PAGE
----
Does this solve the paradox? Well, yes, and it also makes it easier to pinpoint the "spurious" energy-momentum source.

For the case with a resonator:

Statement: If we assume everything enclosed in a physical resonator, then the total energy-momentum of entire system, gas + resonator, transforms as a 4-vector and is conserved in the regular sense. This means:

1) The total energy-momentum of the resonator plus the initial particle gas is conserved under boosts.

2) The total energy-momentum of the resonator plus photon gas is also conserved under boosts.

3) As seen from any one frame, the energy-momentum of the resonator plus particle gas is conserved when the particles annihilate into photon gas. Any differences between the stress-energy densities of the particle gas and the those of the photon gas are automatically compensated by a redistribution of stresses within the walls of the resonator.

Proof: In all three cases, pressure contributions from the gas are exactly counteracted by corresponding stresses in the container walls. To see this let us follow an idea from Tolman's old volume on "Relativity, Thermodynamics, and Cosmology". Consider a plane surface $S_1$ that slices through the gas and container perpendicular to the direction of motion, but is closed by another arbitrary surface $S_2$ that lies completely outside the container. This can be done equally well in the resonator rest frame or in a boosted frame. In a boosted frame take $S_1$ and $S_2$ to be co-moving with the resonator. Now consider energy-momentum conservation in the 3D-volume enclosed by $S_1 \cup S_2$. Since we have a static system and the energy-momentum content does not change in time, the corresponding total fluxes through $S_1 \cup S_2$ must be null. But this implies that the gas stresses (pressures) plus the container wall stresses integrated on $S_1$ must be null too, because $S_2$ is outside the system and cannot contribute.

The null stress integrals on the otherwise arbitrary $S_1$ mean in turn null volume integrals for the local stresses of the gas plus container system. Again, this holds both in the container rest frame and in any boosted frame. In a boosted frame it further means that $$\int_{\text{boosted resonator}}{dx \;\gamma^2(\rho_{\text{total}} c^2 + \beta^2 \Pi_{\text{total}})} = \int_{\text{boosted resonator}}{dx \;\gamma^2\rho_{\text{total}} c^2} =$$ $$\int_{\text{rest resonator}}{\frac{dx_0}{\gamma}\; \gamma^2\rho_{\text{total}} c^2} = \gamma \int_{\text{rest resonator}}{dx_0 \;\rho_{\text{total}} c^2}$$ and similarly for total momentum, which is what we hope to see. Here $\rho_{\text{total}}$ and $\Pi_{\text{total}}$ are extended to denote gas mass density and pressure at points within the gas, and wall mass density and pressure within the walls, whereas $$\int_{\text{boosted resonator}}{dx \;\Pi_{\text{total}} } = \left(\int_{\text{boosted gas}}{dx \;\Pi_{\text{gas}} } \right) + \left(\int_{\text{boosted resonator walls}}{dx \;\Pi_{\text{resonator walls}} }\right) = 0$$ Note that the argument makes explicit use of the particle gas view. The same holds for the "dust", but the gas enables a smooth generalization to the photon case.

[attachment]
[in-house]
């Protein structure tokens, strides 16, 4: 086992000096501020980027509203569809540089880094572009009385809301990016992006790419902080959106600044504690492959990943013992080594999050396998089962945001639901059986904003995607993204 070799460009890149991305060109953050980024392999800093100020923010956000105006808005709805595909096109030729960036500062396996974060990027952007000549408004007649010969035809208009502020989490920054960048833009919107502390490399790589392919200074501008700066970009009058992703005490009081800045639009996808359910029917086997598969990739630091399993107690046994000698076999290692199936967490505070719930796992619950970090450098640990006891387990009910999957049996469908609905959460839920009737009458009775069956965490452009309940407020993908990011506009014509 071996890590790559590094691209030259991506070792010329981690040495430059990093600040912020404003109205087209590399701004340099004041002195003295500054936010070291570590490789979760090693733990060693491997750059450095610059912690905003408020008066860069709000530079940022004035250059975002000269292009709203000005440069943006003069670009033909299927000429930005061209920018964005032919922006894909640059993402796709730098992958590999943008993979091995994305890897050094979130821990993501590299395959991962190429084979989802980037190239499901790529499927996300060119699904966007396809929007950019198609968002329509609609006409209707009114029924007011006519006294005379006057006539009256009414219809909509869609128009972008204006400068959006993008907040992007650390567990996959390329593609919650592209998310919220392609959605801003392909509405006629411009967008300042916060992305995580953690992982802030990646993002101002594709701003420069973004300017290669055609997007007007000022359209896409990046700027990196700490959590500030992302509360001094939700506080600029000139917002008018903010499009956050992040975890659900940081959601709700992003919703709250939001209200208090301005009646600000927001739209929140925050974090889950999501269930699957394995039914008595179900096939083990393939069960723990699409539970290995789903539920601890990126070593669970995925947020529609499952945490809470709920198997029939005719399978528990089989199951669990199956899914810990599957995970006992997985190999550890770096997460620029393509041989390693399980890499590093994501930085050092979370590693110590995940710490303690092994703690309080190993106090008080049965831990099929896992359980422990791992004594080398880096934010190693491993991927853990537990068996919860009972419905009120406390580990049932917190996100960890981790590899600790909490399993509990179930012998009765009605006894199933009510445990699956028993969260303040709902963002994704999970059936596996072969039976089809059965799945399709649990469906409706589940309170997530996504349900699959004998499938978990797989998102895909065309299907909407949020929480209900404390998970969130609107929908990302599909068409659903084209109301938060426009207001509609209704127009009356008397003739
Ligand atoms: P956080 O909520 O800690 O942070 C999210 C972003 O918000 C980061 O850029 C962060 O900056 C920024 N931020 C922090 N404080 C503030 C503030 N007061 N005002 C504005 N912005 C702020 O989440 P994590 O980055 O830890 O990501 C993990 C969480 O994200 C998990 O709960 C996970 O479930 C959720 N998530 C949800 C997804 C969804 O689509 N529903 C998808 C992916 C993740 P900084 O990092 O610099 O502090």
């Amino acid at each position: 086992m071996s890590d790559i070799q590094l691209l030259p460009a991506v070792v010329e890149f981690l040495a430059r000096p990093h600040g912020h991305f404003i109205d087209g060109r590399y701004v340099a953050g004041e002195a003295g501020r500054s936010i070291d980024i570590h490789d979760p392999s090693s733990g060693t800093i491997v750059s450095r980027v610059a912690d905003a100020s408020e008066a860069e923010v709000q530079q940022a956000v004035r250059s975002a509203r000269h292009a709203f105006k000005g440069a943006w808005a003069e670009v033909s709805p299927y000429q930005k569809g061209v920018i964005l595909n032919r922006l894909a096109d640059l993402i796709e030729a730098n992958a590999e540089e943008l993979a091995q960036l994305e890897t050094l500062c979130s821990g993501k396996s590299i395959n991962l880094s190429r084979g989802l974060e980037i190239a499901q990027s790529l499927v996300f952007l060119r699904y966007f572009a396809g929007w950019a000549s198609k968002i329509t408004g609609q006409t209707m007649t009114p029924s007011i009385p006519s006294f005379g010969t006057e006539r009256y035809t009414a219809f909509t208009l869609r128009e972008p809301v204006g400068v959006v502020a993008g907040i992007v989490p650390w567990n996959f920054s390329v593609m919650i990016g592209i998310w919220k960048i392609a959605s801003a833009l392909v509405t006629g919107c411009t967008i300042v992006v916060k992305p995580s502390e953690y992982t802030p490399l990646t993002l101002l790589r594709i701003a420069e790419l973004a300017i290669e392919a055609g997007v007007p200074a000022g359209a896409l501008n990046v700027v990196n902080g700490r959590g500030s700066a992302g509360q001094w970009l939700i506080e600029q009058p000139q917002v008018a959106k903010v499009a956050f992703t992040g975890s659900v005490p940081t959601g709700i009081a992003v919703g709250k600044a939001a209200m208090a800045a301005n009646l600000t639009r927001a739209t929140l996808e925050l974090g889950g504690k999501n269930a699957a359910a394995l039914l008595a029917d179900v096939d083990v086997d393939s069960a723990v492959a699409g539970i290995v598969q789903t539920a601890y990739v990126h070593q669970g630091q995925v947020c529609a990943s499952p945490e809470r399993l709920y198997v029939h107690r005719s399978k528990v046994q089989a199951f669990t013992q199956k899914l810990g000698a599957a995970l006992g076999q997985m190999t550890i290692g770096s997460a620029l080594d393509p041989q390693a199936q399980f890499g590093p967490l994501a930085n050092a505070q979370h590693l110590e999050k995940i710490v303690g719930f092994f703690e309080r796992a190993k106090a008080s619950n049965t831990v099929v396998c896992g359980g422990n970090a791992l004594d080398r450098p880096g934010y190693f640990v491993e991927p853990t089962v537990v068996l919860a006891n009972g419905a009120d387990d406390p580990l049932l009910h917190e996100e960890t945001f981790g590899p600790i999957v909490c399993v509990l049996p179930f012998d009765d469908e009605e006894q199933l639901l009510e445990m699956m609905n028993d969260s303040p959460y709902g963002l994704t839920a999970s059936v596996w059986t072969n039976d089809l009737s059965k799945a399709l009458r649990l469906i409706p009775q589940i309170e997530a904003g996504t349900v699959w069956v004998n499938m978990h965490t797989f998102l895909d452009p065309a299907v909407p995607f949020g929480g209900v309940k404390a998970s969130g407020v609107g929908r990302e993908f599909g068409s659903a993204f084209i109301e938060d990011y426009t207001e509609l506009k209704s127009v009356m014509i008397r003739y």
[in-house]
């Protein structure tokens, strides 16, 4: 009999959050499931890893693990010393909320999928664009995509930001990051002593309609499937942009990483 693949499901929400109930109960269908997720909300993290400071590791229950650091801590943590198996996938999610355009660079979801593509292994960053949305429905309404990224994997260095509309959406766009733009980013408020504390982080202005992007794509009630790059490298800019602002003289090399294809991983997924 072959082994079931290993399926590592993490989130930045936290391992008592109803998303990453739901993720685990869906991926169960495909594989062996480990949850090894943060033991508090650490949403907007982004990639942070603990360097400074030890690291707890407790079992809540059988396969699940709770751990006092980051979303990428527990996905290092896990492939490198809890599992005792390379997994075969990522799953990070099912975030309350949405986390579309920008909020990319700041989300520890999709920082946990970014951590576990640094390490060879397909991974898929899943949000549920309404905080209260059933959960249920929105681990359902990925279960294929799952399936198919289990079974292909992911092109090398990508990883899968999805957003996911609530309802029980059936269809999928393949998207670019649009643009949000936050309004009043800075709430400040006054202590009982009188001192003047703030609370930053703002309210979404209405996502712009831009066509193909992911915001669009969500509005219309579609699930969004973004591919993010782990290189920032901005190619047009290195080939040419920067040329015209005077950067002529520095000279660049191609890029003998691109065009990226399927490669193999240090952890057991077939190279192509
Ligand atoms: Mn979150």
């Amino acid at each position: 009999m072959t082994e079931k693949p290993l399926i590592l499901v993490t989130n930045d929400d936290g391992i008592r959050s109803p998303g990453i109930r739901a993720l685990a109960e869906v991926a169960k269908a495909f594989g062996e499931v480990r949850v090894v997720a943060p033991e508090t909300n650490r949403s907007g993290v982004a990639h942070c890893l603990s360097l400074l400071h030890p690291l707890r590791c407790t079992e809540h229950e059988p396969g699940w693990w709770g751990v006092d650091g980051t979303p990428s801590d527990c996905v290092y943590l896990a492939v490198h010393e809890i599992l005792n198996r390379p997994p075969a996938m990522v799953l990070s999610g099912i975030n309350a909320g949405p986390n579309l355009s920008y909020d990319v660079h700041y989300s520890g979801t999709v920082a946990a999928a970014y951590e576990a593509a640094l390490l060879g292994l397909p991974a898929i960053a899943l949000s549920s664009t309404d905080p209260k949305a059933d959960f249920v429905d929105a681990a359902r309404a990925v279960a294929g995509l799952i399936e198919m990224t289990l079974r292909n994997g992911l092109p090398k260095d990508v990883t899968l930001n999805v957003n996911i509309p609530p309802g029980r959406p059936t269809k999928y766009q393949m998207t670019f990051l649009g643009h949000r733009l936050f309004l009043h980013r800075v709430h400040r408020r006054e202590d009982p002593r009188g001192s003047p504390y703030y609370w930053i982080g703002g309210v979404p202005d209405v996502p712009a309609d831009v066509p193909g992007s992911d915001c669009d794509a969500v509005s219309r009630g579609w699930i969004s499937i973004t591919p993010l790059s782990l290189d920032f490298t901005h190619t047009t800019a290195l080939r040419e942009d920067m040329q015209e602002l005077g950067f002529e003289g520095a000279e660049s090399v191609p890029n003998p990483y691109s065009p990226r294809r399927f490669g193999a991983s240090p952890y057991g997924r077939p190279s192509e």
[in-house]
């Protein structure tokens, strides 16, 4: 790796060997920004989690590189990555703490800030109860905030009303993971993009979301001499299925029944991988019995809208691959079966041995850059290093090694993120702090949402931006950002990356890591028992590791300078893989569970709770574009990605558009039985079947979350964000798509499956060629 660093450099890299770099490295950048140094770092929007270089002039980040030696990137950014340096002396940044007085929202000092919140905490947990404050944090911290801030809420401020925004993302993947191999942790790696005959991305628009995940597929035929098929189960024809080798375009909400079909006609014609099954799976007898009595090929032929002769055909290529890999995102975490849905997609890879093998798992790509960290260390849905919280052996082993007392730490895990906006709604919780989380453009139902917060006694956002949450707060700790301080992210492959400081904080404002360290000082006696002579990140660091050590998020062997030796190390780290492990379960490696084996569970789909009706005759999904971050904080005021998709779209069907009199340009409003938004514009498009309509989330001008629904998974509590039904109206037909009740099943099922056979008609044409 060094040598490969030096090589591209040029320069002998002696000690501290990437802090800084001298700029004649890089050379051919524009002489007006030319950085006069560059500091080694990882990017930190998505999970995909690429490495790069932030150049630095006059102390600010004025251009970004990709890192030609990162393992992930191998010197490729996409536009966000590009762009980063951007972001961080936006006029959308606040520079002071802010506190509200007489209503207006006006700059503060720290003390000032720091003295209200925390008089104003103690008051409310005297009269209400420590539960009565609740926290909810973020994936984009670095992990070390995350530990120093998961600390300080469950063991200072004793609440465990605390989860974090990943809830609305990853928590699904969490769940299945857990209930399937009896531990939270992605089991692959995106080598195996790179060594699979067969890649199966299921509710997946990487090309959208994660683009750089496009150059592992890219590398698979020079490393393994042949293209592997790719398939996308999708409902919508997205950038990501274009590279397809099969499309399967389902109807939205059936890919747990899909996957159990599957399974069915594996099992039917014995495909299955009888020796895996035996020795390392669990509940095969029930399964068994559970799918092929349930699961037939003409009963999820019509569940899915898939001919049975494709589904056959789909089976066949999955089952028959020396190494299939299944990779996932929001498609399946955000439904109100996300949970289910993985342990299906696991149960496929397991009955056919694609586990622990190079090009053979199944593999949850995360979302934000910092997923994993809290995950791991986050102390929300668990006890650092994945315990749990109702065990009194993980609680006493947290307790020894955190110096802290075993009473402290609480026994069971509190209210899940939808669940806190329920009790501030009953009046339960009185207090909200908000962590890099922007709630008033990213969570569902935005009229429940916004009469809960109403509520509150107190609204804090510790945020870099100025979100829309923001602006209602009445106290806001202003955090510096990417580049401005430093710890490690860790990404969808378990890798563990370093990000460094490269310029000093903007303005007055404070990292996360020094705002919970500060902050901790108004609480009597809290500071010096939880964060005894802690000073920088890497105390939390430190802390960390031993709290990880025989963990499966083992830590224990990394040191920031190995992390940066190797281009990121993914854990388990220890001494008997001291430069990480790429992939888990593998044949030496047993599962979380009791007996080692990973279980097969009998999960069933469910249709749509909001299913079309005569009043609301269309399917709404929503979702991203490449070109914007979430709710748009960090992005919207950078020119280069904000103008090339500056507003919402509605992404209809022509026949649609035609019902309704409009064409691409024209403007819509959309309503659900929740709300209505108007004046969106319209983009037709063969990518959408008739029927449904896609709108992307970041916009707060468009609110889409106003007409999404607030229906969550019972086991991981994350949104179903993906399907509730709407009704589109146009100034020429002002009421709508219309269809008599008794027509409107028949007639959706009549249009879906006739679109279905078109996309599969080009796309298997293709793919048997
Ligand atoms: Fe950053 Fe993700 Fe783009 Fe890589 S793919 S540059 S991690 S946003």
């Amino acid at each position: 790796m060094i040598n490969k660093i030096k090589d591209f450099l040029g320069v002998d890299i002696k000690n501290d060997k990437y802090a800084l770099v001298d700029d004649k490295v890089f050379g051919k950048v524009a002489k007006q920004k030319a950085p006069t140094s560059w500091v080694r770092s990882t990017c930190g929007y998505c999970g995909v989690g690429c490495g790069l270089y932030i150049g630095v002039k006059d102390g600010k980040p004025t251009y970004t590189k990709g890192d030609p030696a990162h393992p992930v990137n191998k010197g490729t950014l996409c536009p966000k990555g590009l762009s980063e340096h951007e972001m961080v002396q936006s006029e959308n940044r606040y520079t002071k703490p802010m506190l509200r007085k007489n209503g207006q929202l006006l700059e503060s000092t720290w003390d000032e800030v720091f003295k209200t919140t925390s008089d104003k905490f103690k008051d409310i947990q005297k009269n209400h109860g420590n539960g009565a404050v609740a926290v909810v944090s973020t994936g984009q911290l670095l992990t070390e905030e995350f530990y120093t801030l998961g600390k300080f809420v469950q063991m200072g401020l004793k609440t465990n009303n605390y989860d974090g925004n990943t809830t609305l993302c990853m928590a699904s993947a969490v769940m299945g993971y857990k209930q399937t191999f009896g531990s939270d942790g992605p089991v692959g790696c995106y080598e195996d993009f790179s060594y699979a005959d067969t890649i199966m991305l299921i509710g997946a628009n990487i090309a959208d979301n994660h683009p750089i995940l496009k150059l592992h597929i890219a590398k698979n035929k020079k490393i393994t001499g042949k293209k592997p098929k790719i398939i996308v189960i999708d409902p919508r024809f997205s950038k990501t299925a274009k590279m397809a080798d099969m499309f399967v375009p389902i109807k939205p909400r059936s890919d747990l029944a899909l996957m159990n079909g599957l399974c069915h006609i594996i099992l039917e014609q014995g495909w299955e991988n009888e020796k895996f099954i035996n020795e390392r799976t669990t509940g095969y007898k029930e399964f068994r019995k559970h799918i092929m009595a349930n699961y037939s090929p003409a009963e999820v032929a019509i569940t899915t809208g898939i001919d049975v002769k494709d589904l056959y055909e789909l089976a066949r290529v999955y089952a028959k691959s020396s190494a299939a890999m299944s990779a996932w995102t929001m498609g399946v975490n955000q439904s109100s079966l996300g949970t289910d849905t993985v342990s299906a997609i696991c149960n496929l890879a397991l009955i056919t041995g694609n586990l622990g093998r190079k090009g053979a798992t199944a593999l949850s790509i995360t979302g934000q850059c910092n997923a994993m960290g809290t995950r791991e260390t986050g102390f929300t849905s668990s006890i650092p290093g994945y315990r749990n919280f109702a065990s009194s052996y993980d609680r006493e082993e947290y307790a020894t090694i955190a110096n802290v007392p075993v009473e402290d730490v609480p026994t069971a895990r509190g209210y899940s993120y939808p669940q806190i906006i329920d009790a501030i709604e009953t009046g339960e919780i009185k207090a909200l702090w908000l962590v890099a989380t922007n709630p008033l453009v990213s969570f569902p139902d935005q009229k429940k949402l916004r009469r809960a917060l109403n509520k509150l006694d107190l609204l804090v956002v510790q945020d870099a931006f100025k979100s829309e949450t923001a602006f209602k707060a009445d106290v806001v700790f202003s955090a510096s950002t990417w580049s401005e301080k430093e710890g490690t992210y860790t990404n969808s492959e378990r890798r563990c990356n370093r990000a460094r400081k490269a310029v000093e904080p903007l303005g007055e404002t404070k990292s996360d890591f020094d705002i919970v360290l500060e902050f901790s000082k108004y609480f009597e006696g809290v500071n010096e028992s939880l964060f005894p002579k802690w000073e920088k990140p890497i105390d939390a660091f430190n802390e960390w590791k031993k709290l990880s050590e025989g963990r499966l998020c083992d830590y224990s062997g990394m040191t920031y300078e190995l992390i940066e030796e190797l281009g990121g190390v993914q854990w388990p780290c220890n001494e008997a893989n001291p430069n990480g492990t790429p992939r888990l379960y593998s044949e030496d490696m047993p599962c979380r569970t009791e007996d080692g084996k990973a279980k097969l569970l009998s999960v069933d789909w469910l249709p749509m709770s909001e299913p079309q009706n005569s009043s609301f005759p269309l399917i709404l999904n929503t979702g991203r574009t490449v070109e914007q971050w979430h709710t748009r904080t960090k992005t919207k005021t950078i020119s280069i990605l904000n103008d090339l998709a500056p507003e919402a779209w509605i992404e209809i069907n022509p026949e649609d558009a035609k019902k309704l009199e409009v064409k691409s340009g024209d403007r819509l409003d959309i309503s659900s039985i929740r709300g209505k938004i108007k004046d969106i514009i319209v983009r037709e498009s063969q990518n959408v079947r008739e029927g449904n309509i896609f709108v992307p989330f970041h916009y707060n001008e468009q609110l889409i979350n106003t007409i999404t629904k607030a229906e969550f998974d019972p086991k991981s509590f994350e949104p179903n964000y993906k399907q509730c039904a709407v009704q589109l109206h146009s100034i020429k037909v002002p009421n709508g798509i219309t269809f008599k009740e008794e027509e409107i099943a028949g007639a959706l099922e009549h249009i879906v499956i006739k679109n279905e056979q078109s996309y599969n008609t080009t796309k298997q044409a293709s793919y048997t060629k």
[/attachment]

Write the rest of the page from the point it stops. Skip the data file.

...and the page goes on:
Alternatively, we can apply the 4-volume version of the conservation law as in Update 2 of my previous answer and find that at any point in time stresses in the resonator wall render null the gas contribution on the time-like surface $S_{RO}$.

In any case, the bottom line is that for the total energy $E$ and total momentum $P$ we have the usual relativistic conservation, $$\left[ (E_\text{resonator + particle gas})^2 - (P_\text{resonator + particle gas})^2\right] \Big|_{\text{rest frame} } =$$ $$\left[ (E_\text{resonator + particle gas})^2 - (P_\text{resonator + particle gas})^2\right] \Big|_{\text{boosted frame} } =$$ $$\left[ (E_\text{resonator + photon gas})^2 - (P_\text{resonator + photon gas})^2\right] \Big|_{\text{rest frame} } =$$ $$\left[ (E_\text{resonator + photon gas})^2 - (P_\text{resonator + photon gas})^2\right] \Big|_{\text{boosted frame} }$$ provided stress redistribution within the resonator is properly accounted for.